Oral history interview with C. B. (Calvin Benhan) Baldwin, 1965 Feb. 25

Baldwin, Calvin Benham , b. 1902 d. 1975
Active in Washington, D.C.; Conn.

Size: Sound recordings: 1 sound tape reel ; 7 in.
Transcript: 34 p.

Collection Summary: An interview of C.B. Baldwin conducted 1965 Feb. 25, by Richard K. Doud, for the Archives of American Art. Baldwin speaks of his family's influence on his development; working in Washington, D.C. with Rexford Tugwell for the Department of Agriculture; the New Deal projects which led to the formation of the Farm Security Administration; the photography project of the Farm Security Administration; finding photographers for the project; the usefulness of the work produced by the FSA. He recalls Roy Stryker.

Biographical/Historical Note: C. B. (Calvin Benhan) Baldwin (1902-1975) was an administrator with the Farm Security Administration. The Farm Security Administration, established in 1937, under the direction of Roy Emerson Stryker, was a bureau to oversee the government's programs concerning rural poverty. The Resettlement Administration and its programs fell under the FSA's auspices. The Resettlement Administration was founded in 1935 to develop programs which utilized, rehabilitated, and improved the land and the work for tenant and sharecropper families. Its Historic Section photographed the harsh living conditions of poverty-stricken rural and urban America. After 1942, the photographs project was transplanted to the Office of War Information, and the emphasis of the project shifted from rural and urban conditions throughout Depression-era U.S. to the domestic impact of the war. In 1946, Congress created the Farmers Home Administration (FHA) which absorbed the FSA and its programs.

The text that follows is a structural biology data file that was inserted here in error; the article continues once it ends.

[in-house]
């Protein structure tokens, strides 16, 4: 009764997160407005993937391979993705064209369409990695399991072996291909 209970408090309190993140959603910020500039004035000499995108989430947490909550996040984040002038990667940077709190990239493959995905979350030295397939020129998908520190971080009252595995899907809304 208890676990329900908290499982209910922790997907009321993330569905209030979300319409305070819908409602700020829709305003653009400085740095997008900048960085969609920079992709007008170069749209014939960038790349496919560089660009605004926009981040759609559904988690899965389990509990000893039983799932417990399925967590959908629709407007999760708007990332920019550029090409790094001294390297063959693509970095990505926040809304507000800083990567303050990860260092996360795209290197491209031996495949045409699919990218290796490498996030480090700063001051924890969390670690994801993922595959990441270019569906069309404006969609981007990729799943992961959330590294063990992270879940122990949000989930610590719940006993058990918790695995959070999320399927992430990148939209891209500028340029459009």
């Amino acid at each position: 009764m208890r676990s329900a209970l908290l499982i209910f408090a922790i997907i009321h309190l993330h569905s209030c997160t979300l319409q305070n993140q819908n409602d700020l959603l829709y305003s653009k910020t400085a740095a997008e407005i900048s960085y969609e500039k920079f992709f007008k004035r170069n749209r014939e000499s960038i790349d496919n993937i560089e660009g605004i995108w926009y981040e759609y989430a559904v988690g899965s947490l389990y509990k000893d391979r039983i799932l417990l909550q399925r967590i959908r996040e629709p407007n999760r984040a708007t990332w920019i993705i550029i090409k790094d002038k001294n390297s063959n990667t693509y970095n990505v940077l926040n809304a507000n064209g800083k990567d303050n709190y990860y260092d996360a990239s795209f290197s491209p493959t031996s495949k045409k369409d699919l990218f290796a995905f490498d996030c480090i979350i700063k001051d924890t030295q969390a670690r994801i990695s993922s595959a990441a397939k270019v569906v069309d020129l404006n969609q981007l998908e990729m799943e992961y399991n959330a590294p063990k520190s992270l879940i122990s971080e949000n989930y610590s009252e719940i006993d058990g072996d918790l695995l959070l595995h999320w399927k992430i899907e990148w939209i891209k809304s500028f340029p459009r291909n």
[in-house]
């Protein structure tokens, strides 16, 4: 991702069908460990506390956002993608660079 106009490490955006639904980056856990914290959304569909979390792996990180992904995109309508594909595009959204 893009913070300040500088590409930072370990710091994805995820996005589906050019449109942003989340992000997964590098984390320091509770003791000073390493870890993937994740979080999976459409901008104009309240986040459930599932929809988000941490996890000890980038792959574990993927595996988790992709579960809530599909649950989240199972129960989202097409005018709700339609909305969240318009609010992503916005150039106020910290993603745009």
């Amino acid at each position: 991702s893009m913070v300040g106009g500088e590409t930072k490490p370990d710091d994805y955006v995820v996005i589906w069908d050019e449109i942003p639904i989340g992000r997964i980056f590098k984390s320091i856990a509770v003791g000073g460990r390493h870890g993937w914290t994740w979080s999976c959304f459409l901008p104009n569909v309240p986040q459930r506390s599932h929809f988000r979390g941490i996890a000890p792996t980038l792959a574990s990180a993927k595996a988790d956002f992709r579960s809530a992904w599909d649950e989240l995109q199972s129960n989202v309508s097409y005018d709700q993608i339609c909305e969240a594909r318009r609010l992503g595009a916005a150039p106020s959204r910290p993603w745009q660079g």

This interview conducted as part of the Archives of American Art's New Deal and the Arts project, which includes over 400 interviews of artists, administrators, historians, and others involved with the federal government's art programs and the activities of the Farm Security Administration in the 1930s and early 1940s.

How to Use this Interview

  • Transcript: microfilm reel 3418 available at Archives of American Art offices and through interlibrary loan.
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